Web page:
The conviction of Gibbons was seen as an attempt by the government to appease hard-liners, while trying to avert British anger by giving a relatively light sentence. Gibbons could have received up to 40 lashes, six months in prison and a fine if convicted on the heavier charge of inciting religious hatred.
Britain pursued diplomatic moves to free Gibbons. Prime Minister Gordon Brown spoke with a member of her family to convey his regret, his spokeswoman said.
"He set out his concern and the fact that we were doing all we could to secure her release," spokeswoman Emily Hands told reporters.
Class project leads to punishment
The case began with a classroom project on animals in September at the private school, which has 750 students from elementary to high school levels, most from wealthy Sudanese Muslim families.
Gibbons had one of her 7-year-old students bring in a teddy bear, then asked the class to name it and they chose the name Muhammad, a common name among Muslim men.
Each student then took the teddy bear home to write a diary entry about it, and the entries were compiled into a book with the bear's picture on the cover, titled "My Name is Muhammad," Boulos said.
But an office assistant at the school complained to the Ministry of Education that Gibbons had insulted the prophet by comparing him to an animal or toy.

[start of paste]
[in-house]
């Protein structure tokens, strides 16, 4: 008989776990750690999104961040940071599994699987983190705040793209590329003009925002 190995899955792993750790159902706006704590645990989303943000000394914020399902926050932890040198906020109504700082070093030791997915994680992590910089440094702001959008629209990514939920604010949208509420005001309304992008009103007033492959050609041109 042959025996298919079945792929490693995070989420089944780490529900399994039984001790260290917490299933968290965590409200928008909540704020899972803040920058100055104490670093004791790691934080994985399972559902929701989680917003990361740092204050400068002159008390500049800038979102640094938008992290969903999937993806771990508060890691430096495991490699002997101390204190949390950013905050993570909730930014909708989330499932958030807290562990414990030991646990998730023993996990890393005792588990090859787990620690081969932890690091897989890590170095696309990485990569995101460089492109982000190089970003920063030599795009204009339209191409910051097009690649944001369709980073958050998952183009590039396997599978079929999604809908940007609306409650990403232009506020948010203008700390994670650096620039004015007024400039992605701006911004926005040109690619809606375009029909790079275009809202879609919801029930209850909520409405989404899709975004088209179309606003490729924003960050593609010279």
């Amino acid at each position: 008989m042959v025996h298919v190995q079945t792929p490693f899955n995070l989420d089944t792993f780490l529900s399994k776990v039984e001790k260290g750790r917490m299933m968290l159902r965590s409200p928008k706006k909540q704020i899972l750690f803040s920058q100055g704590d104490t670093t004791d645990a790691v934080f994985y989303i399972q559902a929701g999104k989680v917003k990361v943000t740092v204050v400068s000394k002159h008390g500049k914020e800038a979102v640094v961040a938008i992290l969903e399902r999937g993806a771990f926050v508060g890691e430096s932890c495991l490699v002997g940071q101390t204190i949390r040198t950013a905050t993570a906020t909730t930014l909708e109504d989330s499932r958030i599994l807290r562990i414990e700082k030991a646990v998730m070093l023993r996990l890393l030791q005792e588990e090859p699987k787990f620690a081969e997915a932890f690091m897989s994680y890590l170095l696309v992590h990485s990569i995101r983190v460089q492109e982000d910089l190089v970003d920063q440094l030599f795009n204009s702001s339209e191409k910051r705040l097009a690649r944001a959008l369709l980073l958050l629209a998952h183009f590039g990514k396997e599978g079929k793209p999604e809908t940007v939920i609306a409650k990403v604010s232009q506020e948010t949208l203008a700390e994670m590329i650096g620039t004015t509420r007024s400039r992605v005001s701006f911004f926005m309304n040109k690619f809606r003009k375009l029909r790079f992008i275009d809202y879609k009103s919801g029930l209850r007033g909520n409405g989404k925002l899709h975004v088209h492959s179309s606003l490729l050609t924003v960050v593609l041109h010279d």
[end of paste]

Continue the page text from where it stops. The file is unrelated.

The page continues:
U.K. Muslims condemn charge
Most Britons expressed shock at the verdict, alongside hope it would not raise tensions between Muslims and non-Muslims in Britain.
"One of the good things is the U.K. Muslims who've condemned the charge as completely out of proportion," said Paul Wishart, 37, a student in London.
Muhammad Abdul Bari, secretary-general of the Muslim Council of Britain, accused the Sudanese authorities of "gross overreaction."
"This case should have required only simple common sense to resolve. It is unfortunate that the Sudanese authorities were found wanting in this most basic of qualities," he said.
The Muslim Public Affairs Committee, a political advocacy group, said the prosecution was "abominable and defies common sense."
Archbishop of Canterbury Rowan Williams, spiritual leader of the world's 77 million Anglicans, said Gibbons' prosecution and conviction was "an absurdly disproportionate response to what is at worst a cultural faux pas."
Foreign Secretary David Miliband summoned the Sudanese ambassador late Thursday to express Britain's disappointment with the verdict. The Foreign Office said Britain would continue diplomatic efforts to achieve "a swift resolution" to the crisis.
Britain's response — applying diplomatic pressure while extolling ties with Sudan and affirming respect for Islam — had produced mixed results, British commentators concluded.
In an editorial, The Daily Telegraph said Miliband "has tiptoed around the case, avoiding a threat to cut aid and asserting that respect for Islam runs deep in Britain. Given that much of the government's financial support goes to the wretched refugees in Darfur and neighboring Chad, Mr. Miliband's caution is understandable."
Now, however, the newspaper said, Britain should recall its ambassador in Khartoum and impose sanctions on the Sudanese regime.